The thermal reserve of El Tatio is actually very dangerous as the crust of the earth is so unstable. It has not been unknown for the geysers here to erupt very suddenly and cause serious injury and even death to some visitors. I recommend keeping your distance from these amazing fumeroles, which give off dangerous gases, which smell of poisonous sulphur. Also be warned you will feel shortness of breath and be very light headed from the sheer altitude here, so you may be off your guard and feeling less steady on your feet.

Whilst high in the Andes at El Tatio you can enjoy a soothing thermal bath in a giant pool. I'd say this side trip was the highlight of my trip to the Atacama Desert, and worth getting up at 3am for! Another interesting side trip you can take is an organised 4x4 journey to see native flamingos. The Atacama region is definitely worth spending 2 or 3 days. The town of San Pedro has a big choice of guest houses and hotels, catering for gringos of all budgets.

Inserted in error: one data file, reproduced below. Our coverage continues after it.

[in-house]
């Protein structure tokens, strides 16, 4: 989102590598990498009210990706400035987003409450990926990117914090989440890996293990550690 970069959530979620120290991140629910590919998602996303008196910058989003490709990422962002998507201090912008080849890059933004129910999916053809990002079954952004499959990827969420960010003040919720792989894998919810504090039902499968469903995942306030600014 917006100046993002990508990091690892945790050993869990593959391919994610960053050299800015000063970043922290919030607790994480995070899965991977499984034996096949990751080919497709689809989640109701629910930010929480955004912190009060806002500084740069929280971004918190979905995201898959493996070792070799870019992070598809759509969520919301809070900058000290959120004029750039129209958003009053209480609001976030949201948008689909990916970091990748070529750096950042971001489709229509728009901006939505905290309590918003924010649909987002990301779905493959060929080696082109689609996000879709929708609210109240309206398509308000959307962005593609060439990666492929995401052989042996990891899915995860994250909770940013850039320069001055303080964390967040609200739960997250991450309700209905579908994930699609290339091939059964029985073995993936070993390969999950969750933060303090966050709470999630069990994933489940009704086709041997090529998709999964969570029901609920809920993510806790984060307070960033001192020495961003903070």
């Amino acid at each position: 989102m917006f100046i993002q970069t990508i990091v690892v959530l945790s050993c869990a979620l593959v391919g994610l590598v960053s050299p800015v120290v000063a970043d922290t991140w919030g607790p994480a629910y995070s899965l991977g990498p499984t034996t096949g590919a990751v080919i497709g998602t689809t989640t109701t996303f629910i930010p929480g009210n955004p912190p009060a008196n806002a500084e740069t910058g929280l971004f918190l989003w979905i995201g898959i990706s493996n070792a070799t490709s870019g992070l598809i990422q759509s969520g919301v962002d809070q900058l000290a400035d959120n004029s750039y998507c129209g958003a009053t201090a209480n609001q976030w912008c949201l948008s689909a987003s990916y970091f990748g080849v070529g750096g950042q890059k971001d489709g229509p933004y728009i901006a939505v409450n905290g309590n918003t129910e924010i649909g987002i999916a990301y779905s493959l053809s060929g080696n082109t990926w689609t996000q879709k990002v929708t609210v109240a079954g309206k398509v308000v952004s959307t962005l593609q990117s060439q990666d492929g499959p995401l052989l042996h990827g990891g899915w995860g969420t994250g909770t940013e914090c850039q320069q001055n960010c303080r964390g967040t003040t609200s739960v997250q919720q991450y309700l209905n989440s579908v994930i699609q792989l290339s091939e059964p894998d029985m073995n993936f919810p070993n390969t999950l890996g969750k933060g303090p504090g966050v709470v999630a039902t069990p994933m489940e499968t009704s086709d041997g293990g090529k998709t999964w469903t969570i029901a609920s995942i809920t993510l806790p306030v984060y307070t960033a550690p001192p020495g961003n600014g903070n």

This image is of Arica, which is Chile's northern most city. There isn't much to do here other than enjoy a nice beach by the Pacific Ocean, but it offers you a gateway into Southern Peru. Alternatively you can stick around Calama, further south and take the weekly train over the Andes into Bolivia. I will review this incredible train journey as part of next week's blog on Bolivia. It was pretty epic!

 

Thanks for taking the time to read about my journeys through the beautiful contrasting country of Chile. If you wish to see more photos from my travels through South America, please click here.